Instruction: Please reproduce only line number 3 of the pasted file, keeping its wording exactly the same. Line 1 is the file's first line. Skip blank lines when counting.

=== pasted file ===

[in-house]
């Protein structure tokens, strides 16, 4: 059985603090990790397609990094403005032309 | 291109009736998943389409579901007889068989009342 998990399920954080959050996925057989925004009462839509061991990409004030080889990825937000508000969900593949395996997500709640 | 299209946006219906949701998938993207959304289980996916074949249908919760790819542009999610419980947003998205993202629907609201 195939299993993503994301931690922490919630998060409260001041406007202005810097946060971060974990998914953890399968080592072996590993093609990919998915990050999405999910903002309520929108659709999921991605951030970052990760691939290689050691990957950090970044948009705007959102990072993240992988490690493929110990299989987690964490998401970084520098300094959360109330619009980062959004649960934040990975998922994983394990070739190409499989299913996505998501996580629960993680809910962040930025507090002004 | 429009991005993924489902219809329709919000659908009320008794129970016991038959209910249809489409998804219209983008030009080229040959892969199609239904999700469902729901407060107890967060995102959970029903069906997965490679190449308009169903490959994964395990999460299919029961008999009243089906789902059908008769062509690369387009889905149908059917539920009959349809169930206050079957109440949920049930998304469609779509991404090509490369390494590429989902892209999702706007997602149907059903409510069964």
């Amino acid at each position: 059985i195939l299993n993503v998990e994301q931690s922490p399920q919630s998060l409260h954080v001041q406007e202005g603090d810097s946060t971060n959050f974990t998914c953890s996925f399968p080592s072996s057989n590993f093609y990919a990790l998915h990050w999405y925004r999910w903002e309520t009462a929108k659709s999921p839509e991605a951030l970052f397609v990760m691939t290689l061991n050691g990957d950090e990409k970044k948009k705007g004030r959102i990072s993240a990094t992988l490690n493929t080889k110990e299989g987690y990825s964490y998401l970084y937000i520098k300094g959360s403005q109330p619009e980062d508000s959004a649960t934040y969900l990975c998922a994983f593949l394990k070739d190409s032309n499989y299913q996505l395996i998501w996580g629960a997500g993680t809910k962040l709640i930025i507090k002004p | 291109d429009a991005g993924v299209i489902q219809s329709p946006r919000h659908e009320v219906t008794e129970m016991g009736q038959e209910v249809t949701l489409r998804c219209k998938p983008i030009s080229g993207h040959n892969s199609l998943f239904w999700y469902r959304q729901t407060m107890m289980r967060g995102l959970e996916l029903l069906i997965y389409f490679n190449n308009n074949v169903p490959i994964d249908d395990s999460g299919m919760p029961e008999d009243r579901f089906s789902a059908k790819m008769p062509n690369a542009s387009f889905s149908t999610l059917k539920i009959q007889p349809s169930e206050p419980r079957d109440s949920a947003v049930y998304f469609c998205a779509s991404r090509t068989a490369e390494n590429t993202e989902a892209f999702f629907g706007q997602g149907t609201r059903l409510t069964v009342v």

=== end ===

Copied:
């Amino acid at each position: 059985i195939l299993n993503v998990e994301q931690s922490p399920q919630s998060l409260h954080v001041q406007e202005g603090d810097s946060t971060n959050f974990t998914c953890s996925f399968p080592s072996s057989n590993f093609y990919a990790l998915h990050w999405y925004r999910w903002e309520t009462a929108k659709s999921p839509e991605a951030l970052f397609v990760m691939t290689l061991n050691g990957d950090e990409k970044k948009k705007g004030r959102i990072s993240a990094t992988l490690n493929t080889k110990e299989g987690y990825s964490y998401l970084y937000i520098k300094g959360s403005q109330p619009e980062d508000s959004a649960t934040y969900l990975c998922a994983f593949l394990k070739d190409s032309n499989y299913q996505l395996i998501w996580g629960a997500g993680t809910k962040l709640i930025i507090k002004p | 291109d429009a991005g993924v299209i489902q219809s329709p946006r919000h659908e009320v219906t008794e129970m016991g009736q038959e209910v249809t949701l489409r998804c219209k998938p983008i030009s080229g993207h040959n892969s199609l998943f239904w999700y469902r959304q729901t407060m107890m289980r967060g995102l959970e996916l029903l069906i997965y389409f490679n190449n308009n074949v169903p490959i994964d249908d395990s999460g299919m919760p029961e008999d009243r579901f089906s789902a059908k790819m008769p062509n690369a542009s387009f889905s149908t999610l059917k539920i009959q007889p349809s169930e206050p419980r079957d109440s949920a947003v049930y998304f469609c998205a779509s991404r090509t068989a490369e390494n590429t993202e989902a892209f999702f629907g706007q997602g149907t609201r059903l409510t069964v009342v």